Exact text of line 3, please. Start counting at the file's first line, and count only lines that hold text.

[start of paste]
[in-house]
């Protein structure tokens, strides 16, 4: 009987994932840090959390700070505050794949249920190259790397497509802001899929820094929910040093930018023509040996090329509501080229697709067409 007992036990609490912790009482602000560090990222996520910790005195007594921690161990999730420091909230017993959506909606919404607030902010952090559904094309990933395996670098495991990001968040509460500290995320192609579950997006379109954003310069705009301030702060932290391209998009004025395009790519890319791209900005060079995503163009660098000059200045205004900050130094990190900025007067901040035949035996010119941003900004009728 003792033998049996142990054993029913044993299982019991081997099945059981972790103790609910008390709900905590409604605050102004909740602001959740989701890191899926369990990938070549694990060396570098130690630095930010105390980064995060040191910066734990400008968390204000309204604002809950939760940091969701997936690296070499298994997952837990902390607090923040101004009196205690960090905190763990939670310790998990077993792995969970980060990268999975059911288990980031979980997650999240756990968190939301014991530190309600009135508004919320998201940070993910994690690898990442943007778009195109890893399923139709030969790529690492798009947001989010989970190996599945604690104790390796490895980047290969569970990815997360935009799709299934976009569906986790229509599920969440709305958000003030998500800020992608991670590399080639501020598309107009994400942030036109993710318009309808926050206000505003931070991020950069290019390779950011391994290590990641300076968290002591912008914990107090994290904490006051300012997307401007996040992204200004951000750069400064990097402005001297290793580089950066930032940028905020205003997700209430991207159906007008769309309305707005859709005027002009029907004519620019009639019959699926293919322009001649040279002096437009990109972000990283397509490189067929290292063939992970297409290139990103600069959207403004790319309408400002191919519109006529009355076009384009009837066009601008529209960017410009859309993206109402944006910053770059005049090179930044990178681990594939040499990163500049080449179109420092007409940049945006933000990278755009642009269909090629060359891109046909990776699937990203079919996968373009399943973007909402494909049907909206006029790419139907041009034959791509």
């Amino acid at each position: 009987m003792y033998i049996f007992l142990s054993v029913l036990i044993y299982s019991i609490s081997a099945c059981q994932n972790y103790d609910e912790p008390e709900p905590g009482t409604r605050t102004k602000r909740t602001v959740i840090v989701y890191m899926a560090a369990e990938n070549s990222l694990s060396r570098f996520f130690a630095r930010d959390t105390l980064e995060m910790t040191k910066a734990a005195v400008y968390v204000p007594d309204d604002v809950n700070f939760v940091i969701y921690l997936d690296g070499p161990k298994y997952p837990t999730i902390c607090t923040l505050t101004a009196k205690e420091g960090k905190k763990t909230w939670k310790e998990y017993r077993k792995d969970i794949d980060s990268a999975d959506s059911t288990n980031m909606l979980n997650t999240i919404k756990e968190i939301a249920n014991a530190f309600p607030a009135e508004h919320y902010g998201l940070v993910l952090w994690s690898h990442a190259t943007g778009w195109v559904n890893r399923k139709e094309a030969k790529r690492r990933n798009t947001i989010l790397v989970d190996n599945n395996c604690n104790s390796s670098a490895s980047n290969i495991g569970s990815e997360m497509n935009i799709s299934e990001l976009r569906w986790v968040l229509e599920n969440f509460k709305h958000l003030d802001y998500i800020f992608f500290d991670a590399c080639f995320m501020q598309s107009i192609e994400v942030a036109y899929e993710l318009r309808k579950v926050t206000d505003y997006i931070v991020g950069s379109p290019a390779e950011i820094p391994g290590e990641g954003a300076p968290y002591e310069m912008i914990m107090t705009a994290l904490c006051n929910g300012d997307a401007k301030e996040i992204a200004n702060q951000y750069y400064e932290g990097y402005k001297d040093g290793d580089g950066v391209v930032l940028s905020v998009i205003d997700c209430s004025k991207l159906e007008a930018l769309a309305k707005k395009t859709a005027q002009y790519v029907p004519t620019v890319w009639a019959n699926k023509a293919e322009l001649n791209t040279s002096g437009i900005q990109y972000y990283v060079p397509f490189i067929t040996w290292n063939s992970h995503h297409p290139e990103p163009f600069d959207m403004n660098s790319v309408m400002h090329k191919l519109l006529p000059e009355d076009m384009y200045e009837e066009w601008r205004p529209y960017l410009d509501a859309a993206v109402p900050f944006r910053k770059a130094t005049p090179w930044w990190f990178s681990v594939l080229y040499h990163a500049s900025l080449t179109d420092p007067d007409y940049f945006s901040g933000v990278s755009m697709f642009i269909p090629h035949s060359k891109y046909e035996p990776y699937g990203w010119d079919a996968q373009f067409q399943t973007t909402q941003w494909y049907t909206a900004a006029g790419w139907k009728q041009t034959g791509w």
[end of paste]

């Amino acid at each position: 009987m003792y033998i049996f007992l142990s054993v029913l036990i044993y299982s019991i609490s081997a099945c059981q994932n972790y103790d609910e912790p008390e709900p905590g009482t409604r605050t102004k602000r909740t602001v959740i840090v989701y890191m899926a560090a369990e990938n070549s990222l694990s060396r570098f996520f130690a630095r930010d959390t105390l980064e995060m910790t040191k910066a734990a005195v400008y968390v204000p007594d309204d604002v809950n700070f939760v940091i969701y921690l997936d690296g070499p161990k298994y997952p837990t999730i902390c607090t923040l505050t101004a009196k205690e420091g960090k905190k763990t909230w939670k310790e998990y017993r077993k792995d969970i794949d980060s990268a999975d959506s059911t288990n980031m909606l979980n997650t999240i919404k756990e968190i939301a249920n014991a530190f309600p607030a009135e508004h919320y902010g998201l940070v993910l952090w994690s690898h990442a190259t943007g778009w195109v559904n890893r399923k139709e094309a030969k790529r690492r990933n798009t947001i989010l790397v989970d190996n599945n395996c604690n104790s390796s670098a490895s980047n290969i495991g569970s990815e997360m497509n935009i799709s299934e990001l976009r569906w986790v968040l229509e599920n969440f509460k709305h958000l003030d802001y998500i800020f992608f500290d991670a590399c080639f995320m501020q598309s107009i192609e994400v942030a036109y899929e993710l318009r309808k579950v926050t206000d505003y997006i931070v991020g950069s379109p290019a390779e950011i820094p391994g290590e990641g954003a300076p968290y002591e310069m912008i914990m107090t705009a994290l904490c006051n929910g300012d997307a401007k301030e996040i992204a200004n702060q951000y750069y400064e932290g990097y402005k001297d040093g290793d580089g950066v391209v930032l940028s905020v998009i205003d997700c209430s004025k991207l159906e007008a930018l769309a309305k707005k395009t859709a005027q002009y790519v029907p004519t620019v890319w009639a019959n699926k023509a293919e322009l001649n791209t040279s002096g437009i900005q990109y972000y990283v060079p397509f490189i067929t040996w290292n063939s992970h995503h297409p290139e990103p163009f600069d959207m403004n660098s790319v309408m400002h090329k191919l519109l006529p000059e009355d076009m384009y200045e009837e066009w601008r205004p529209y960017l410009d509501a859309a993206v109402p900050f944006r910053k770059a130094t005049p090179w930044w990190f990178s681990v594939l080229y040499h990163a500049s900025l080449t179109d420092p007067d007409y940049f945006s901040g933000v990278s755009m697709f642009i269909p090629h035949s060359k891109y046909e035996p990776y699937g990203w010119d079919a996968q373009f067409q399943t973007t909402q941003w494909y049907t909206a900004a006029g790419w139907k009728q041009t034959g791509w």